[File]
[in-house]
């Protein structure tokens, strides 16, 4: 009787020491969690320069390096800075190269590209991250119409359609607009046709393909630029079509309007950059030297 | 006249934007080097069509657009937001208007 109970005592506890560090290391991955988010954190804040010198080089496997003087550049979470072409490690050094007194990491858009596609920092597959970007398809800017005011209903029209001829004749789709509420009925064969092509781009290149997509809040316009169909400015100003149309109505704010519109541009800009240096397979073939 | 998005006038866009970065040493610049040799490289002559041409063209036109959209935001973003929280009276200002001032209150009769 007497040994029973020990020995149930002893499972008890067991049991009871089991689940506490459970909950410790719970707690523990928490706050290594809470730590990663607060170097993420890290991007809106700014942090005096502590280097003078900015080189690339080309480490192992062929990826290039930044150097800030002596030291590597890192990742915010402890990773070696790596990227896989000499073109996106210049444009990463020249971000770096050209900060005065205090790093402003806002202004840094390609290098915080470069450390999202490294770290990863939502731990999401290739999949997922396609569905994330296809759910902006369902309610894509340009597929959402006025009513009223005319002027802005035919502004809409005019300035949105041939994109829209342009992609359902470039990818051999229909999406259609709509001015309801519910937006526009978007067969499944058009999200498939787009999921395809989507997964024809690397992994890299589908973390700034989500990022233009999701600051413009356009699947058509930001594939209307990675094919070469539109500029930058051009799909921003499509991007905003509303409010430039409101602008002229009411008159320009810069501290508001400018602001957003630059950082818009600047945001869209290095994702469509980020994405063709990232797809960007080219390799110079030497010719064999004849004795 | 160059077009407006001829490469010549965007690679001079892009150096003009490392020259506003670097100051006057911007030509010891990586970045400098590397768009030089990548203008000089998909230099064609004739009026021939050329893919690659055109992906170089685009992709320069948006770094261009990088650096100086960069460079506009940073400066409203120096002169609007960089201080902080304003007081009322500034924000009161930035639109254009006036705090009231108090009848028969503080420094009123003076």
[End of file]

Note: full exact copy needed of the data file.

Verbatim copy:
[in-house]
């Protein structure tokens, strides 16, 4: 009787020491969690320069390096800075190269590209991250119409359609607009046709393909630029079509309007950059030297 | 006249934007080097069509657009937001208007 109970005592506890560090290391991955988010954190804040010198080089496997003087550049979470072409490690050094007194990491858009596609920092597959970007398809800017005011209903029209001829004749789709509420009925064969092509781009290149997509809040316009169909400015100003149309109505704010519109541009800009240096397979073939 | 998005006038866009970065040493610049040799490289002559041409063209036109959209935001973003929280009276200002001032209150009769 007497040994029973020990020995149930002893499972008890067991049991009871089991689940506490459970909950410790719970707690523990928490706050290594809470730590990663607060170097993420890290991007809106700014942090005096502590280097003078900015080189690339080309480490192992062929990826290039930044150097800030002596030291590597890192990742915010402890990773070696790596990227896989000499073109996106210049444009990463020249971000770096050209900060005065205090790093402003806002202004840094390609290098915080470069450390999202490294770290990863939502731990999401290739999949997922396609569905994330296809759910902006369902309610894509340009597929959402006025009513009223005319002027802005035919502004809409005019300035949105041939994109829209342009992609359902470039990818051999229909999406259609709509001015309801519910937006526009978007067969499944058009999200498939787009999921395809989507997964024809690397992994890299589908973390700034989500990022233009999701600051413009356009699947058509930001594939209307990675094919070469539109500029930058051009799909921003499509991007905003509303409010430039409101602008002229009411008159320009810069501290508001400018602001957003630059950082818009600047945001869209290095994702469509980020994405063709990232797809960007080219390799110079030497010719064999004849004795 | 160059077009407006001829490469010549965007690679001079892009150096003009490392020259506003670097100051006057911007030509010891990586970045400098590397768009030089990548203008000089998909230099064609004739009026021939050329893919690659055109992906170089685009992709320069948006770094261009990088650096100086960069460079506009940073400066409203120096002169609007960089201080902080304003007081009322500034924000009161930035639109254009006036705090009231108090009848028969503080420094009123003076």